Author Topic: Interesting Nikon lenses (Fisheye-Nikkor 8mm+50/1.2) used to examine aurora  (Read 369 times)

Macro_Cosmos

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I was researching an application and stumbled upon this interesting article.
https://www.nipr.ac.jp/english/info/notice/20170810.html
They were investigating the flickering aurora phenomenon.  Aside from the duo of familiar cameras, I was also amused by the two Nikon manual lenses.


The Fisheye-Nikkor 8mm and 50mm F1.2 AIS were installed on a Hamamatsu ORCA-Flash4.0 V2 sCMOS camera.

Quote
Two scientific complementary metal-oxide semiconductor (sCMOS) cameras (ORCA-Flash 4.0V2, Hamamatsu Photonics, Hamamatsu, Japan) were installed at Poker Flat Research Range (PFRR, 65.74° MLAT, L = 5.9) in Alaska from January to April in 2016. The two cameras, hereafter referred to as CMOS 1 and CMOS 2, were directed to the magnetic zenith at PFRR. In order to increase the signal-to-noise ratio and the sampling rate, the original 2048 × 2048 pixel images were reduced to 512 × 512 pixel images by 4 × 4 binning. CMOS 1 was equipped with a narrow field-of-view (FOV) lens (NIKKOR 50 mm F1.2) to investigate the fine-scale high-speed morphology, and only partial images of 512 × 256 pixels across the magnetic zenith were recorded at 160 fps. The 160 fps sampling rate was designed to cover typical cyclotron frequencies of three ion components (O+, He+, and H+), which typically correspond to 10 Hz, 40 Hz, and 160 Hz, respectively. The FOV of CMOS 1 was approximately 14.8° × 7.4° and corresponded to an area of 26 km × 13 km at a height of 100 km. CMOS 2, equipped with a wide FOV lens (NIKKOR Fisheye 8 mm F2.8), was used to monitor the mesoscale auroral morphology, and 512 × 512 pixel images were recorded at 40 fps. The FOV of CMOS 2 corresponded to 100° × 100°.

What the flickering aurora looks like:
https://www.nipr.ac.jp/english/info/notice/image/20170809-movie1.mp4

Reference:
https://agupubs.onlinelibrary.wiley.com/doi/full/10.1002/2017GL072956
Photomicrography gallery: Instagram
Blog: Diatoms Australia
Andor Zyla 5.5 sCMOS | Hamamatsu ORCA-Flash V2 | Nikon Z6 | Olympus Microscope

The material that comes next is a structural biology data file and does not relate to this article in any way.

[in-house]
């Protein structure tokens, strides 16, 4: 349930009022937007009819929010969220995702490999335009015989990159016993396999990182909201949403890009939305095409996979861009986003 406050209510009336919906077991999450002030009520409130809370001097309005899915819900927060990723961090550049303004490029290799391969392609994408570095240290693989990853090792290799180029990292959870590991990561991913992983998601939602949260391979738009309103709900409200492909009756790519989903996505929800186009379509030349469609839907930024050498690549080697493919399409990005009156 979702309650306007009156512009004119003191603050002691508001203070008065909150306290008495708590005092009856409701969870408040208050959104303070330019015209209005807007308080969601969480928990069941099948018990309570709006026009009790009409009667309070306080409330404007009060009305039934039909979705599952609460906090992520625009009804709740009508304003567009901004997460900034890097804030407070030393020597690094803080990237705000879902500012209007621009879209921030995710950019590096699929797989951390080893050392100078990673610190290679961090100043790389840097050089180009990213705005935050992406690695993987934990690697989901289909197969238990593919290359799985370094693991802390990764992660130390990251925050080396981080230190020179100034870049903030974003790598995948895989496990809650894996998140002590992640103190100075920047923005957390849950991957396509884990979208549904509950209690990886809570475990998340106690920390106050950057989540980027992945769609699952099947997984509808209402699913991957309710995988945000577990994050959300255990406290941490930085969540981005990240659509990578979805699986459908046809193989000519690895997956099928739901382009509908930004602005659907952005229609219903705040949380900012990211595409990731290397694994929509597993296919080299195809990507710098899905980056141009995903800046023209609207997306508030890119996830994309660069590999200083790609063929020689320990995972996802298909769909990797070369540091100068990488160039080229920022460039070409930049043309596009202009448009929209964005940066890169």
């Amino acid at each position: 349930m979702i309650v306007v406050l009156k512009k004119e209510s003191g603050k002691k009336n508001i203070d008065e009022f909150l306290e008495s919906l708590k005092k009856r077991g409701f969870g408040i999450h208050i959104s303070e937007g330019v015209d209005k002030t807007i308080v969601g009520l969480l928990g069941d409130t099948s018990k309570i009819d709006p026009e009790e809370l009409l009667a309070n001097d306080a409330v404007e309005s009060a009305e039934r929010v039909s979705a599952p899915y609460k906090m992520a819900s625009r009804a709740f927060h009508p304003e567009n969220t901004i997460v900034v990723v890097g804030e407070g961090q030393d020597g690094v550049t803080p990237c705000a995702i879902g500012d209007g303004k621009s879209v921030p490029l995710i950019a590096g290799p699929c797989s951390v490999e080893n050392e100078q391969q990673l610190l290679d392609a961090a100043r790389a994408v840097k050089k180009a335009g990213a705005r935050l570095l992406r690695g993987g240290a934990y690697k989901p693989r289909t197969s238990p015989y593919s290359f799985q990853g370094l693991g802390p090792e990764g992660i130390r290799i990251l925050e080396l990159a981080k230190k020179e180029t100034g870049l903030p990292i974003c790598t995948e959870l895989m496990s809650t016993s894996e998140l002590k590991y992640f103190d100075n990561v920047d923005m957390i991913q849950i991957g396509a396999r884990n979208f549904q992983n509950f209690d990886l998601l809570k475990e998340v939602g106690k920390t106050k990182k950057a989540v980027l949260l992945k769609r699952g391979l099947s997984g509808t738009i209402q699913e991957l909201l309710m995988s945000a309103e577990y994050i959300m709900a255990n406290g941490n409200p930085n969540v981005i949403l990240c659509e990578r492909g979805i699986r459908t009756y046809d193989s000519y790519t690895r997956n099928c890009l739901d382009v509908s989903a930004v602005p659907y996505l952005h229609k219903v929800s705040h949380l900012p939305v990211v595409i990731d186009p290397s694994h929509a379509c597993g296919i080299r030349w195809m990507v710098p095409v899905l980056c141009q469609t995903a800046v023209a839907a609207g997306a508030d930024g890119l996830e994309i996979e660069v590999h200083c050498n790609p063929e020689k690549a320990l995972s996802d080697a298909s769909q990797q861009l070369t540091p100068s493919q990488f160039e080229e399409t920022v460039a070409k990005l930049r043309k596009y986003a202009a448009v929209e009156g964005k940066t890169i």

Erik Lund

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Thank you for sharing! Indeed interesting to see these old Nikkor finding use even in research ;)
Erik Lund

bobfriedman

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my understanding is that this was the intended use for the early fisheye-nikkor... not just Aurora but in general weather data analysis.
Robert L Friedman, Massachusetts, USA
www.pbase.com/bobfriedman

fish_shooter

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Very interesting. I have driven past Poker Flats but not visited. Rockets are launched there to study the aurora. They have an on-line monitoring of current auroras; see:https://allsky.gi.alaska.edu/
It has just started for the '22-23 season so may not have been working correctly last night as the auroras do not seem to be visible (the typical amplification steps that take place during the night are not visible). Last night's auroras can be seen by clicking on tonight (until tonight when it gets written over).
Several domes can be seen around the edges on the still shot in the link. One of these may be the one used for the study referenced here. I got my Ph.D. next door to the G.I. at the Institute of Marine Sciences. We used Elvey auditorium in the G.I. building for our weekly seminars.

Hugh_3170

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Bob, this is my understanding also.

This link might be of interest:  https://fstoppers.com/gear/using-nikon-8mm-f8-fish-eye-nikkor-intended-science-601116

A related link, re meteorological uses of the 10mm Nikkor: https://imaging.nikon.com/history/story/0006/index.htm

and https://articles.adsabs.harvard.edu//full/2005JIMO...33....9B/0000009.000.html   

my understanding is that this was the intended use for the early fisheye-nikkor... not just Aurora but in general weather data analysis.
Hugh Gunn

Øivind Tøien

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Very interesting. I have driven past Poker Flats but not visited. Rockets are launched there to study the aurora. They have an on-line monitoring of current auroras; see:https://allsky.gi.alaska.edu/
It has just started for the '22-23 season so may not have been working correctly last night as the auroras do not seem to be visible (the typical amplification steps that take place during the night are not visible). Last night's auroras can be seen by clicking on tonight (until tonight when it gets written over).
Several domes can be seen around the edges on the still shot in the link. One of these may be the one used for the study referenced here. I got my Ph.D. next door to the G.I. at the Institute of Marine Sciences. We used Elvey auditorium in the G.I. building for our weekly seminars.

For the record of the thread, I previously reported from a visit to Poker Flat Research Range during an open day event here:
https://nikongear.net/revival/index.php?topic=8444.msg138606#msg138606

A few of those Nikkors were shown.
Øivind Tøien

Macro_Cosmos

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my understanding is that this was the intended use for the early fisheye-nikkor... not just Aurora but in general weather data analysis.

I believe you are correct.  The 6mm was designed for "sky monitoring" as well, if I recall correctly.
There was also a 6mm with an aperture of F1.2 for a small sensor and it was made specifically to image aurora.

You can find information in the Japanese language here: https://blog.goo.ne.jp/good-vibrations409/e/06621aae4bd684a85f63657b16d8f99e
It also showcases nice polarised light microscopy.


Thin section of a meteorite:
Photomicrography gallery: Instagram
Blog: Diatoms Australia
Andor Zyla 5.5 sCMOS | Hamamatsu ORCA-Flash V2 | Nikon Z6 | Olympus Microscope